what are your blogging values?

Back in April I was inspired by a commenter who believed blogging should be instinctive, and it’s stuck with me ever since. At the time I was trying to work out exactly what I wanted out of my blog, but my progress was hindered by my difficult third term at university. In the past few weeks, however, I’ve been returning to these ideas and found them really worthwhile, so perhaps they might be of use to other bloggers who are struggling with their direction and motivation too. 

 
what are your blogging values
 
I’ve been thinking a lot recently about why I blog. I put a lot of time and effort into this space, but by normal standards – by which I mean my numeric following – my blog is insignificant; I don’t have thousands of followers on WordPress, Bloglovin’, Twitter or Instagram. I don’t get reams of comments after each post. And although blogging isn’t and should never be all about the numbers, they can be helpful benchmarks for progress, growth and direction.

But it’s true that amongst all the numbers it can be difficult to remember where and why we started in the first place. Of course, aims and intentions develop over time, but I think that an element of consistency is essential for success – whether that’s through the type of post, blog “niche” or voice of the writer. I don’t believe that a blog is ever ‘finished’: one of its joys is that there’s always room to improve, but over the last few weeks I’ve realised that perhaps the most difficult stage is settling the solid foundations on which the blogger can build.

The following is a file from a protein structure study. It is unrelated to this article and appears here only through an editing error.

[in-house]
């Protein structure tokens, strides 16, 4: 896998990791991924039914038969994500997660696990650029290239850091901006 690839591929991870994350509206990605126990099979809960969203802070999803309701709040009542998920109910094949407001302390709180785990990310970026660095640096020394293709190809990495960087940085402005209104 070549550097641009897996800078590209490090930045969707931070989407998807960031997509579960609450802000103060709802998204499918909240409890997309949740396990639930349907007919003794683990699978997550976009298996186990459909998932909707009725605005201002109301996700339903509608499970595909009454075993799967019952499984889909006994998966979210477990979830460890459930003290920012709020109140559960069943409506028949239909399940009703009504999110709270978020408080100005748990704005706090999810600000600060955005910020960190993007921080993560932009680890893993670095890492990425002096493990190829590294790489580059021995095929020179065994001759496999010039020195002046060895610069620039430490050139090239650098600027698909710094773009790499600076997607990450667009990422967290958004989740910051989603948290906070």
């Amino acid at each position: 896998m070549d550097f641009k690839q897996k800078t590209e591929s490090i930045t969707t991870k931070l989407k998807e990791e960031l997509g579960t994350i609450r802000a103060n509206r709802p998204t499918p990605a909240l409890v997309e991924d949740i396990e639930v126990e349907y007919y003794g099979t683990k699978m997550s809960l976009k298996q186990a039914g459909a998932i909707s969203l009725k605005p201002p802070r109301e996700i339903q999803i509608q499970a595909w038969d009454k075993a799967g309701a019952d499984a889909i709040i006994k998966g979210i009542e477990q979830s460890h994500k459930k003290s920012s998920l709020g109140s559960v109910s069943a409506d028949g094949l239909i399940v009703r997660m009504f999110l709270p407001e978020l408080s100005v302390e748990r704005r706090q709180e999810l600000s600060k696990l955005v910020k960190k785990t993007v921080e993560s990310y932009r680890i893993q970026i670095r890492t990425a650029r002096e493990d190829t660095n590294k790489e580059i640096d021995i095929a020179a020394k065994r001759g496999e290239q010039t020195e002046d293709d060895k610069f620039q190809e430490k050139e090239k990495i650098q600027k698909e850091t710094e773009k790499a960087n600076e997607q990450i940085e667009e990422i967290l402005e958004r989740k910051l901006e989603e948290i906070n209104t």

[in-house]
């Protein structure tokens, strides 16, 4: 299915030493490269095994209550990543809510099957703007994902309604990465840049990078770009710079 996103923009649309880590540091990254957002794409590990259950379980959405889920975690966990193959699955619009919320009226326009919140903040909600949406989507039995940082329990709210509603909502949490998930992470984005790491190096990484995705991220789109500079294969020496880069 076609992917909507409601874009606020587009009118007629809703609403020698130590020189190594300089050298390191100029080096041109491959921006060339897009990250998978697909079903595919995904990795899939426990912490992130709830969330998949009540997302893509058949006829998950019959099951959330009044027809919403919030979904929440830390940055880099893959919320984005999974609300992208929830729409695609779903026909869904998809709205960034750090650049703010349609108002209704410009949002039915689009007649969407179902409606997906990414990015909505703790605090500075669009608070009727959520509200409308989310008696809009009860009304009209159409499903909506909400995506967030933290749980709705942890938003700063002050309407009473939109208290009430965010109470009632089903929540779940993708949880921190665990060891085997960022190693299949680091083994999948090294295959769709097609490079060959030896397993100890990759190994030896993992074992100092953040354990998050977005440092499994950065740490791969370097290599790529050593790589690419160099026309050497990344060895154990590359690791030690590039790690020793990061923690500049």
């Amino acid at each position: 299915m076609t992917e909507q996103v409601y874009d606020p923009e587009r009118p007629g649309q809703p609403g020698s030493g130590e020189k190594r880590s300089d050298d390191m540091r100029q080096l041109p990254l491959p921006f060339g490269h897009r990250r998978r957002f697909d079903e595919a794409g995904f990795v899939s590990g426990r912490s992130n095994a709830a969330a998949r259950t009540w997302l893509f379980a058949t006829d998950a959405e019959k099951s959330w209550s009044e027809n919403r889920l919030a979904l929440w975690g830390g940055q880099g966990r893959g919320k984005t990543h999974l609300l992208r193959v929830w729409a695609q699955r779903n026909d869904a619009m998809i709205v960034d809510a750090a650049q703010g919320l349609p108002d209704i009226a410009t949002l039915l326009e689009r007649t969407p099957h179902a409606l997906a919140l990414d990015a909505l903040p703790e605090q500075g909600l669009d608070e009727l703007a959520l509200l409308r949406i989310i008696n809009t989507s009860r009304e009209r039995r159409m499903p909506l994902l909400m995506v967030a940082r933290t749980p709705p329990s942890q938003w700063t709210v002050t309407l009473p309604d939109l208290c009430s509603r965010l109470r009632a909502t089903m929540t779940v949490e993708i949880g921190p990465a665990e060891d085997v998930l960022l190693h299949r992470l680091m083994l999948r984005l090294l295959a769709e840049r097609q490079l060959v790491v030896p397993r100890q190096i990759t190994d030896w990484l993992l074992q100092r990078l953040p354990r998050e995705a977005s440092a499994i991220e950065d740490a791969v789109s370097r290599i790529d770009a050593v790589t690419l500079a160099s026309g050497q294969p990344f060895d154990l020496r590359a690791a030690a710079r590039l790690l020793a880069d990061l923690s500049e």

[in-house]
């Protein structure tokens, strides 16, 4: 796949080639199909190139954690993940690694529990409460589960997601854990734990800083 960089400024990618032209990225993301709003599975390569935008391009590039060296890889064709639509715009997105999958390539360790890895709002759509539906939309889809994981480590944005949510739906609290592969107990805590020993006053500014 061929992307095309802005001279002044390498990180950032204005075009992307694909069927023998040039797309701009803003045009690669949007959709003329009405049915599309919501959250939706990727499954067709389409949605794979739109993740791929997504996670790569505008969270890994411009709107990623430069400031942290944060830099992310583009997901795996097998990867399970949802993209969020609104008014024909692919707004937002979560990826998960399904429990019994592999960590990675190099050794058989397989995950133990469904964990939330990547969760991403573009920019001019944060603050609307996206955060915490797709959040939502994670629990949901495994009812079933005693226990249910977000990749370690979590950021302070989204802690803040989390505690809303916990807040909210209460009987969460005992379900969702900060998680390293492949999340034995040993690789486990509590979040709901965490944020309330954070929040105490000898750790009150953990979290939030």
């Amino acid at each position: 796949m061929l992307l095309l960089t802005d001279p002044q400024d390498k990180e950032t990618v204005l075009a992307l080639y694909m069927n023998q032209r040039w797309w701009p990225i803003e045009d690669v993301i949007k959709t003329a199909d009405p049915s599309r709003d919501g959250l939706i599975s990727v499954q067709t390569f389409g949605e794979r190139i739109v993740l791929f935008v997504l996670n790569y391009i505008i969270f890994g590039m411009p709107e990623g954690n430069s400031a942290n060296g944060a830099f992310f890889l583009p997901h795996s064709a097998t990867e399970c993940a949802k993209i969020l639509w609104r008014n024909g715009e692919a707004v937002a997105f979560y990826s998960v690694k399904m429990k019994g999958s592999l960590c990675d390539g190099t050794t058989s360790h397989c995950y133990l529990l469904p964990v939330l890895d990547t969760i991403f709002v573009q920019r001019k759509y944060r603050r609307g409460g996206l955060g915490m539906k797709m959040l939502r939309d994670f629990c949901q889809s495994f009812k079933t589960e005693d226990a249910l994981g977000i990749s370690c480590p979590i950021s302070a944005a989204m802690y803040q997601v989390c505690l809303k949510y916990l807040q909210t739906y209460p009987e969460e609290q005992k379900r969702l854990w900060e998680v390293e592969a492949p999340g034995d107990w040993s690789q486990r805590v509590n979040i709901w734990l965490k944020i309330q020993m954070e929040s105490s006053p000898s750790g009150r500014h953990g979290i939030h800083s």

I haven’t made that many changes as a result of these considerations (yet), but my thoughts all lead back to the same question:
 

what are my blogging values?

 
That might seem like an odd thing to ask, and I think it’s more complicated than it first appears. What I mean by it is: what is my blog’s purpose? What does it give to its readers?

Because although blogging is personal, and it is about self-growth for the writer, it’s also about the audience: why write if not to be read? So when trying to define a blog, we first need to have a sense not of what we want it to be, but what we want it to do.